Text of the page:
Maptools

author: Chris Inkpen
date: February 2014

R maptools tutorial - Penn State R User Group
Adapted from a tutorial from University of Oregon Geography
http://www.geog.uoregon.edu/GeogR/examples/maps_examples01.htm

Data can be found at the following link; https://drive.google.com/file/d/0B73N8essZOakcU5uSldFSHY2ak0/edit?usp=sharing

Exploratory Spatial Data Analysis

“Exploratory spatial data analysis is a set of techniques to describe and visualize spatial distributions, identify atypical locations or spatial outliers, discover patterns of sptial association, clusters or hot spots, and suggest spatial regimes or other forms of spatial heterogeneity (Dell'arba, 2005: Anselin, 1988).”

Maptools has a number of functions to explore the spatial relations in your data.

Set Working Directory

setwd("/Users/Chris/Desktop/Big Data stuff/R Resources/R scripts/Maptools/Rmaptools/subRmaptools")

This is going to be the folder where you have stored your PA shape files.

Install Packages

The 2nd step is to install the packages you will need for this tutorial.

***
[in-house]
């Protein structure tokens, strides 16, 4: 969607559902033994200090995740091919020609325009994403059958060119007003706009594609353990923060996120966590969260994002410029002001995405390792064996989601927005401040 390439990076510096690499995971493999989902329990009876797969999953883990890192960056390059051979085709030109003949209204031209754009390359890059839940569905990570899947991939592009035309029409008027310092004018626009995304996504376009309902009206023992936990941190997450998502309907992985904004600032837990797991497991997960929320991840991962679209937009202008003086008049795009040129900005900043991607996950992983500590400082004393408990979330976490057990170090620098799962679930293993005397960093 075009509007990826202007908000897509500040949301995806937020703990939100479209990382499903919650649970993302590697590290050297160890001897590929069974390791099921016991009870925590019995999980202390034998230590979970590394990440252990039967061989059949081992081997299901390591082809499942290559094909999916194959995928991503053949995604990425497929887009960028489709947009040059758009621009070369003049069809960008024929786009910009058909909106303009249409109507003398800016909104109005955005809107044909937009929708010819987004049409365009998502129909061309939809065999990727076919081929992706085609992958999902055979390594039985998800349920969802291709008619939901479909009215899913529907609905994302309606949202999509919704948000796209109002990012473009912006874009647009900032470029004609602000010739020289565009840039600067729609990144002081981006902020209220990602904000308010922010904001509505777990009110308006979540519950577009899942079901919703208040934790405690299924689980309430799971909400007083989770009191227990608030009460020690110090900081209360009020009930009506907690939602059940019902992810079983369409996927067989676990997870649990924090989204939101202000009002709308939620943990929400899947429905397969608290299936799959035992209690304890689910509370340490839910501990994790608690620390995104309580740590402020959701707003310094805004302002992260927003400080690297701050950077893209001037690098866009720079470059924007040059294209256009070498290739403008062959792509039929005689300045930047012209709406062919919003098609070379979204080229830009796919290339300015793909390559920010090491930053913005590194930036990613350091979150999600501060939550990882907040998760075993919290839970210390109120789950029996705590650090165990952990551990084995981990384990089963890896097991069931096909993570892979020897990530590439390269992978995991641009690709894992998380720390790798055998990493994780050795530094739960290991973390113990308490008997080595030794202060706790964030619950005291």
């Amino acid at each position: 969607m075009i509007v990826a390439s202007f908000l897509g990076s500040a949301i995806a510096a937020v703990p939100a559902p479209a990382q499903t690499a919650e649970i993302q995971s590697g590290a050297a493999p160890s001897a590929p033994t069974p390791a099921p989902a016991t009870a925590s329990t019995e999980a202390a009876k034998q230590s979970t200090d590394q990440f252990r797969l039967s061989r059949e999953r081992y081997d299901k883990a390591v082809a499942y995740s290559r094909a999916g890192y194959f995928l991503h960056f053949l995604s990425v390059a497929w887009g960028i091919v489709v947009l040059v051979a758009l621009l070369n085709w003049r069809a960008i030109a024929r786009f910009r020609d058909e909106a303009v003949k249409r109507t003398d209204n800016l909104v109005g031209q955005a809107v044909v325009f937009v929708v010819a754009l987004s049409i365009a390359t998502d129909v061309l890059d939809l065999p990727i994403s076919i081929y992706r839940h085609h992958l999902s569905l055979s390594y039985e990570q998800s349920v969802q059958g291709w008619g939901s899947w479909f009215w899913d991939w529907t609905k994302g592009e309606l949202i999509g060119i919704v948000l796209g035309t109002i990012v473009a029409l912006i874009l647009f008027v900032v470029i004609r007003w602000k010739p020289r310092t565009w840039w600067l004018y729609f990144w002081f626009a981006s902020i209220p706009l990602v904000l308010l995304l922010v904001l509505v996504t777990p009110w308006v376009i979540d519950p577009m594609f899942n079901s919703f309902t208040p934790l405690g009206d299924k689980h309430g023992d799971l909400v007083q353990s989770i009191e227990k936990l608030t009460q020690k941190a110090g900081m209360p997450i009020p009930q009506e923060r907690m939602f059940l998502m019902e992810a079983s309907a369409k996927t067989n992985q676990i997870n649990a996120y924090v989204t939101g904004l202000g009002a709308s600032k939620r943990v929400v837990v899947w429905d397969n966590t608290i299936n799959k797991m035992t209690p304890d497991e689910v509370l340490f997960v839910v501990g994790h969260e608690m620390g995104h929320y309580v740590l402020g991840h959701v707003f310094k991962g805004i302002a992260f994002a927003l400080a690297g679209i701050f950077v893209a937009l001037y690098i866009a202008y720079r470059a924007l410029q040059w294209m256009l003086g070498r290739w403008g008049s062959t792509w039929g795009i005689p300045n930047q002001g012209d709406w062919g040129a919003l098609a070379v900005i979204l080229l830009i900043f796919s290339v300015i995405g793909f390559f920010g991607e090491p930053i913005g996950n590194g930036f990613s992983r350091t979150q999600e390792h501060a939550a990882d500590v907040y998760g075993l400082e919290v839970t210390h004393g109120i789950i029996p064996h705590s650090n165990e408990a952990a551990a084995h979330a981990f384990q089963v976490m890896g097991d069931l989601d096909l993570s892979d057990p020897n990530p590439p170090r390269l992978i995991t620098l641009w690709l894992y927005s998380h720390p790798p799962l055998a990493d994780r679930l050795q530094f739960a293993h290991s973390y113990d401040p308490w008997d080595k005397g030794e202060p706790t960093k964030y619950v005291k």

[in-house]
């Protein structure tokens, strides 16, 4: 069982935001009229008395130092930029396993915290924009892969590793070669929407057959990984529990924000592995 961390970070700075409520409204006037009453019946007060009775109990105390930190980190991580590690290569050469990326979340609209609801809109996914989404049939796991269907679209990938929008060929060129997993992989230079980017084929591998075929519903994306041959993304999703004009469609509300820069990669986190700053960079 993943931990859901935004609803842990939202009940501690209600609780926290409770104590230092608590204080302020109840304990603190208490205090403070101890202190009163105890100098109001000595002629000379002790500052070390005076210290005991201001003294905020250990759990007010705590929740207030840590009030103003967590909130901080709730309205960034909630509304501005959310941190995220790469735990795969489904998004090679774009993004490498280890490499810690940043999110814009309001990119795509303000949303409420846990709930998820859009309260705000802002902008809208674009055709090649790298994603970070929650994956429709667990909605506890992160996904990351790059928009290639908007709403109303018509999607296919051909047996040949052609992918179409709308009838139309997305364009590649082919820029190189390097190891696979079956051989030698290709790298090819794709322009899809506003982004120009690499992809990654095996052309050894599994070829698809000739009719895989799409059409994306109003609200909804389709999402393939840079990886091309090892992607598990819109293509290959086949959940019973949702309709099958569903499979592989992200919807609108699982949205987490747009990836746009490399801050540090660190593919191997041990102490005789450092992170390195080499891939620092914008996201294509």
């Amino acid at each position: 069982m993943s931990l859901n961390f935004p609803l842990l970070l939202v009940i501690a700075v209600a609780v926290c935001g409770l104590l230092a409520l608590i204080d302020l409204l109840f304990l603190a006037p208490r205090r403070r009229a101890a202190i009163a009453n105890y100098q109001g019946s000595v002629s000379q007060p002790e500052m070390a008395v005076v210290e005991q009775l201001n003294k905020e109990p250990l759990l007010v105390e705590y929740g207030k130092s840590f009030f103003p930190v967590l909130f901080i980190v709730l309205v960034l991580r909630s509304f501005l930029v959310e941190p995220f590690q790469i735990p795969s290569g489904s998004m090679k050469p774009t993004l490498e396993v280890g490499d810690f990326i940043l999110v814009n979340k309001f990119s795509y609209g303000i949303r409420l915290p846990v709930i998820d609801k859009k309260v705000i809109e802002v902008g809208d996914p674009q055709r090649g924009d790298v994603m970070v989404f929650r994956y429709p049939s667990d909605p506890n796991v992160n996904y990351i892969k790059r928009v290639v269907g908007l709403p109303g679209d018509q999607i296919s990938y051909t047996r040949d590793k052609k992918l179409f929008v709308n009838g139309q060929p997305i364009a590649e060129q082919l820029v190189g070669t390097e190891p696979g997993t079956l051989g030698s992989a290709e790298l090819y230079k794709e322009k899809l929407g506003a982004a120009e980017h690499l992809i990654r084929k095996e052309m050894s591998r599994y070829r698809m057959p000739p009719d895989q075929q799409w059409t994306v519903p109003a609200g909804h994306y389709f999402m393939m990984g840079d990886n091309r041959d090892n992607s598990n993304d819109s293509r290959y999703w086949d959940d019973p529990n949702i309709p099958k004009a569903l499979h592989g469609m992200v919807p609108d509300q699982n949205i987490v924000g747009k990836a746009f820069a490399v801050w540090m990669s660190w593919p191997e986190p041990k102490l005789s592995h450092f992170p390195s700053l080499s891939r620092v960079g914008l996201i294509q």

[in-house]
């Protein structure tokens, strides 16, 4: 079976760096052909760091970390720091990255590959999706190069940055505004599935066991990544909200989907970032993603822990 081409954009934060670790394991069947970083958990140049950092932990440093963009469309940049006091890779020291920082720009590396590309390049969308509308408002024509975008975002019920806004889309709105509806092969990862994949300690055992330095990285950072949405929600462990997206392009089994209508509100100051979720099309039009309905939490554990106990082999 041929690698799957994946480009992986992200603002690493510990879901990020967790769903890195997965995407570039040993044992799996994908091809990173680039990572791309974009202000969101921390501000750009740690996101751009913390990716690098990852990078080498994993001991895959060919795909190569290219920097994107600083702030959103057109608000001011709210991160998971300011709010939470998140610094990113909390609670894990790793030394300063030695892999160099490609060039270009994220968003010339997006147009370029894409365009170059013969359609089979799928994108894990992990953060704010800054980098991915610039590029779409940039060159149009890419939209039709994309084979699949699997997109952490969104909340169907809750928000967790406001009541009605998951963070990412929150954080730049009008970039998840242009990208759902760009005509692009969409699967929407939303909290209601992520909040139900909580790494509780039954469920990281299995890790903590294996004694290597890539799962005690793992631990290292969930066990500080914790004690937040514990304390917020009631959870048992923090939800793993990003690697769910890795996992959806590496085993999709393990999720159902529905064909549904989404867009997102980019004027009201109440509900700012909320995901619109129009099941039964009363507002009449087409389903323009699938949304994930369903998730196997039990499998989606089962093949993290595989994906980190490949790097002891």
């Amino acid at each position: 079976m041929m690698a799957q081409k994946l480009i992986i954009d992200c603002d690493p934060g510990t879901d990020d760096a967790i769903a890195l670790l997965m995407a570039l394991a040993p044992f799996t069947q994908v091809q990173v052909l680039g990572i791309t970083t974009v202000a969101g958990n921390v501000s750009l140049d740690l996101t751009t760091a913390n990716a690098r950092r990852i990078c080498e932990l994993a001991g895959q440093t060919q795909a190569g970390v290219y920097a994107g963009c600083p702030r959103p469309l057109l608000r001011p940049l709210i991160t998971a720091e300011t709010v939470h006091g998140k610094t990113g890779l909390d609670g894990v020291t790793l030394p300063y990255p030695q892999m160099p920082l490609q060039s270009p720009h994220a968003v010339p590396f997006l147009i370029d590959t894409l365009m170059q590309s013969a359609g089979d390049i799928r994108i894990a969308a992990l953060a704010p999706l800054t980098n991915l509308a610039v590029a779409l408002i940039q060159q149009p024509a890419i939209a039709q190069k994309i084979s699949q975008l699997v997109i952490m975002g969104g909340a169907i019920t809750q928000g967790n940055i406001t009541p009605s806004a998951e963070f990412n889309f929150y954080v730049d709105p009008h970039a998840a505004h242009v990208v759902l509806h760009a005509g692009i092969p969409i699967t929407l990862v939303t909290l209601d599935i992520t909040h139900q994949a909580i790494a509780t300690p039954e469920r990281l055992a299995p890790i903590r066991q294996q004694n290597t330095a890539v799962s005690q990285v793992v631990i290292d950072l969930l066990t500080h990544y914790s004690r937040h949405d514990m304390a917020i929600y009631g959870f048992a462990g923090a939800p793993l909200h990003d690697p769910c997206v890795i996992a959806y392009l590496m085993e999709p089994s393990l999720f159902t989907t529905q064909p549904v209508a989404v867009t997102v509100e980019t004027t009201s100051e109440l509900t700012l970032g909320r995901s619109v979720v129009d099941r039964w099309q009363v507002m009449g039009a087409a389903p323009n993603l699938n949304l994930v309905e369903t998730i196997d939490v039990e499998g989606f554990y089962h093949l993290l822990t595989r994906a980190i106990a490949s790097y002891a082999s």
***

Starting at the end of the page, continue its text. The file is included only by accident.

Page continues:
# install.packages('rgeos') install.packages('maptools')
# install.packages('RColorBrewer') install.packages('classInt')

Load Packages

library(maptools)  #loads sp library and maptools package
## Loading required package: sp
## Checking rgeos availability: TRUE
library(RColorBrewer)  #for color scheme creation    
library(classInt)  #assigns class intervals of continuous variables
library(rgeos)  #library for polygon clipping
## rgeos version: 0.3-3, (SVN revision 437)
##  GEOS runtime version: 3.3.3-CAPI-1.7.4 
##  Polygon checking: TRUE

Loading in our data objects

3rd step is to load in the PA county line files, the substantive point data (hospital data in this case), and the PA county shape files.

pacounty <- readShapeLines("PaCounty2014_02.shp")
Hospitalsc <- read.csv("hosp_table.csv")
papop2 <- readShapePoly("PAcountpop.shp")

Exploring our data

For the 4th step, we'll take a look at our data.

Use the summary() function to get a better idea of what each layer looks like and see the structure and contents of the files.

# summary(pacounty) summary (Hospitalsc) summary(papop2)

Attributes

We'll use the attributes() function to get an idea of types of characteristics in each layer. You can remove the @ to see a complete list of observations.

# attributes(pacounty@data) attributes(papop2@data)

Mapping

R's maptools package can plot simple maps that read and plot ESRI shapefiles and display selected variables.